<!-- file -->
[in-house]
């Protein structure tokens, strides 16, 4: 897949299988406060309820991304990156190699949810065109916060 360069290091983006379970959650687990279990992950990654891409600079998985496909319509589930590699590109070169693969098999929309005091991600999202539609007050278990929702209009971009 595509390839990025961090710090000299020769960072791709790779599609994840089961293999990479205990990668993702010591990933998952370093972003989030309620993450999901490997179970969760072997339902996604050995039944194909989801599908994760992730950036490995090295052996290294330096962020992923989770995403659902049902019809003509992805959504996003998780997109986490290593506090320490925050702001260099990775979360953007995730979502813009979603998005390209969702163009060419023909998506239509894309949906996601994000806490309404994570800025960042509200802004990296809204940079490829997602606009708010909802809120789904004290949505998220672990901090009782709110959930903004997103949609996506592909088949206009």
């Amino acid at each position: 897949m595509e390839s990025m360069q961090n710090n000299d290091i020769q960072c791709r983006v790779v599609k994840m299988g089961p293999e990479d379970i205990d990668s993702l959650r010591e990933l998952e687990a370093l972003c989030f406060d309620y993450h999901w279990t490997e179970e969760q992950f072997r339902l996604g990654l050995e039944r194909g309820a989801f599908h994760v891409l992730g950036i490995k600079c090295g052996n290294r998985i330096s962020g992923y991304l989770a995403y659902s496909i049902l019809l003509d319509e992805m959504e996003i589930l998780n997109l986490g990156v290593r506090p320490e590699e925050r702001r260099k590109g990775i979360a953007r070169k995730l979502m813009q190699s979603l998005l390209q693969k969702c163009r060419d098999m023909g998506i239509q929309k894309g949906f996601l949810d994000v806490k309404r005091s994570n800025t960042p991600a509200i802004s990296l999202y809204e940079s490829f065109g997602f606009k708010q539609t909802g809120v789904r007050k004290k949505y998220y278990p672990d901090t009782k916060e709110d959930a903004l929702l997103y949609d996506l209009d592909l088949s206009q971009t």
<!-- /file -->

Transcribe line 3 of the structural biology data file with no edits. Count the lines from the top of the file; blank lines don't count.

């Amino acid at each position: 897949m595509e390839s990025m360069q961090n710090n000299d290091i020769q960072c791709r983006v790779v599609k994840m299988g089961p293999e990479d379970i205990d990668s993702l959650r010591e990933l998952e687990a370093l972003c989030f406060d309620y993450h999901w279990t490997e179970e969760q992950f072997r339902l996604g990654l050995e039944r194909g309820a989801f599908h994760v891409l992730g950036i490995k600079c090295g052996n290294r998985i330096s962020g992923y991304l989770a995403y659902s496909i049902l019809l003509d319509e992805m959504e996003i589930l998780n997109l986490g990156v290593r506090p320490e590699e925050r702001r260099k590109g990775i979360a953007r070169k995730l979502m813009q190699s979603l998005l390209q693969k969702c163009r060419d098999m023909g998506i239509q929309k894309g949906f996601l949810d994000v806490k309404r005091s994570n800025t960042p991600a509200i802004s990296l999202y809204e940079s490829f065109g997602f606009k708010q539609t909802g809120v789904r007050k004290k949505y998220y278990p672990d901090t009782k916060e709110d959930a903004l929702l997103y949609d996506l209009d592909l088949s206009q971009t």